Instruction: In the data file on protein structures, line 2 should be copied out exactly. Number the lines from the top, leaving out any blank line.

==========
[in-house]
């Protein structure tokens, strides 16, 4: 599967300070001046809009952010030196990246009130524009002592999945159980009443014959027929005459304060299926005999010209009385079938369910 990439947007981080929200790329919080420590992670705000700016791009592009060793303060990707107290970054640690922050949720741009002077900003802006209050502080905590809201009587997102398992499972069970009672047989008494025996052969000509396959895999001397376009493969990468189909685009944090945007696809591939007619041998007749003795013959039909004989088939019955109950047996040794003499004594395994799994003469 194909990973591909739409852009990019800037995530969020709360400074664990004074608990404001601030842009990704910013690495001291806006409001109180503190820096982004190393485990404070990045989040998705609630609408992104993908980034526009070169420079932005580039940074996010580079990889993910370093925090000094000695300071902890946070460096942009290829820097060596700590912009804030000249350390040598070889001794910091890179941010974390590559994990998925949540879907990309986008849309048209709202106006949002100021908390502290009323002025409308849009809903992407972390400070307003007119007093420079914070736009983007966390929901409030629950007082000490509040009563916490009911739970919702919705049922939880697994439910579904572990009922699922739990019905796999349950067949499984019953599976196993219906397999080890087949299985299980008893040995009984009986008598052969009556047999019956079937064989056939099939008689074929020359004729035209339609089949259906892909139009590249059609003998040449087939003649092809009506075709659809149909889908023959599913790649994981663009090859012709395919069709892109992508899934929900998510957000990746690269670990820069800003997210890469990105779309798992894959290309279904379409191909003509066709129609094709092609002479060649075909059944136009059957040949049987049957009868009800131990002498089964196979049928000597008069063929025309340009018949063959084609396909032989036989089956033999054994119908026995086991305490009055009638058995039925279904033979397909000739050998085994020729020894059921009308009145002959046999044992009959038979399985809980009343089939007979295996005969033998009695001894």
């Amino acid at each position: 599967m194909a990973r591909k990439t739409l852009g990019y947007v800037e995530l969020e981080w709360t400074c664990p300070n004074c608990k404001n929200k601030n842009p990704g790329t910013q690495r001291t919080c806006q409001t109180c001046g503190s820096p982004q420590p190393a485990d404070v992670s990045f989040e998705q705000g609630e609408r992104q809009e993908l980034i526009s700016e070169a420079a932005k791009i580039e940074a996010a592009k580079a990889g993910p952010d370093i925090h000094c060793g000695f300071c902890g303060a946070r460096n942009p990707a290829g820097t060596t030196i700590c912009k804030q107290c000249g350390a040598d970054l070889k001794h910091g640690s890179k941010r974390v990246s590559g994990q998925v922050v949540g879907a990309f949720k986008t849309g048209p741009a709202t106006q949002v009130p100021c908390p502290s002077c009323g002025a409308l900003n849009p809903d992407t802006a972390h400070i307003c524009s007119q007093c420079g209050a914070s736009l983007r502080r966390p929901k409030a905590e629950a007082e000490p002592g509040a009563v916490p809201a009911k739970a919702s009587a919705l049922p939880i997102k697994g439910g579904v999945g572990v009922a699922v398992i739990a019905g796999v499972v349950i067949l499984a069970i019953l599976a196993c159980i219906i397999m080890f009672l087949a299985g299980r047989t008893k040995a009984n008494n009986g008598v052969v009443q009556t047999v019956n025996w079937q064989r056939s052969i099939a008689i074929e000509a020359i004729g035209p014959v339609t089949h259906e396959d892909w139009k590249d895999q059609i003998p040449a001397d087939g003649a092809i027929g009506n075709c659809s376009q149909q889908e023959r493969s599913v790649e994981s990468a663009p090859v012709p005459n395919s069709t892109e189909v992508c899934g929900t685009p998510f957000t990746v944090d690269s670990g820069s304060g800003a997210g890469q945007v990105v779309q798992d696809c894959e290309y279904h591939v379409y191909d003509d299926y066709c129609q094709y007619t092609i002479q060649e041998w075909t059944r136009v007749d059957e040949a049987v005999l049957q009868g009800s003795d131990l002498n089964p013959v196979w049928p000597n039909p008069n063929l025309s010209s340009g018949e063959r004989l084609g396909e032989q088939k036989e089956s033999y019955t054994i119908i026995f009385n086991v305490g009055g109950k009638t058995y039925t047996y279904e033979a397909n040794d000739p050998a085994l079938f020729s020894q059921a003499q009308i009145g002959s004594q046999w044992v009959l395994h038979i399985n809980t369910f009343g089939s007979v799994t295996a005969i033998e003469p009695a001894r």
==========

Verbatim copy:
């Protein structure tokens, strides 16, 4: 599967300070001046809009952010030196990246009130524009002592999945159980009443014959027929005459304060299926005999010209009385079938369910 990439947007981080929200790329919080420590992670705000700016791009592009060793303060990707107290970054640690922050949720741009002077900003802006209050502080905590809201009587997102398992499972069970009672047989008494025996052969000509396959895999001397376009493969990468189909685009944090945007696809591939007619041998007749003795013959039909004989088939019955109950047996040794003499004594395994799994003469 194909990973591909739409852009990019800037995530969020709360400074664990004074608990404001601030842009990704910013690495001291806006409001109180503190820096982004190393485990404070990045989040998705609630609408992104993908980034526009070169420079932005580039940074996010580079990889993910370093925090000094000695300071902890946070460096942009290829820097060596700590912009804030000249350390040598070889001794910091890179941010974390590559994990998925949540879907990309986008849309048209709202106006949002100021908390502290009323002025409308849009809903992407972390400070307003007119007093420079914070736009983007966390929901409030629950007082000490509040009563916490009911739970919702919705049922939880697994439910579904572990009922699922739990019905796999349950067949499984019953599976196993219906397999080890087949299985299980008893040995009984009986008598052969009556047999019956079937064989056939099939008689074929020359004729035209339609089949259906892909139009590249059609003998040449087939003649092809009506075709659809149909889908023959599913790649994981663009090859012709395919069709892109992508899934929900998510957000990746690269670990820069800003997210890469990105779309798992894959290309279904379409191909003509066709129609094709092609002479060649075909059944136009059957040949049987049957009868009800131990002498089964196979049928000597008069063929025309340009018949063959084609396909032989036989089956033999054994119908026995086991305490009055009638058995039925279904033979397909000739050998085994020729020894059921009308009145002959046999044992009959038979399985809980009343089939007979295996005969033998009695001894």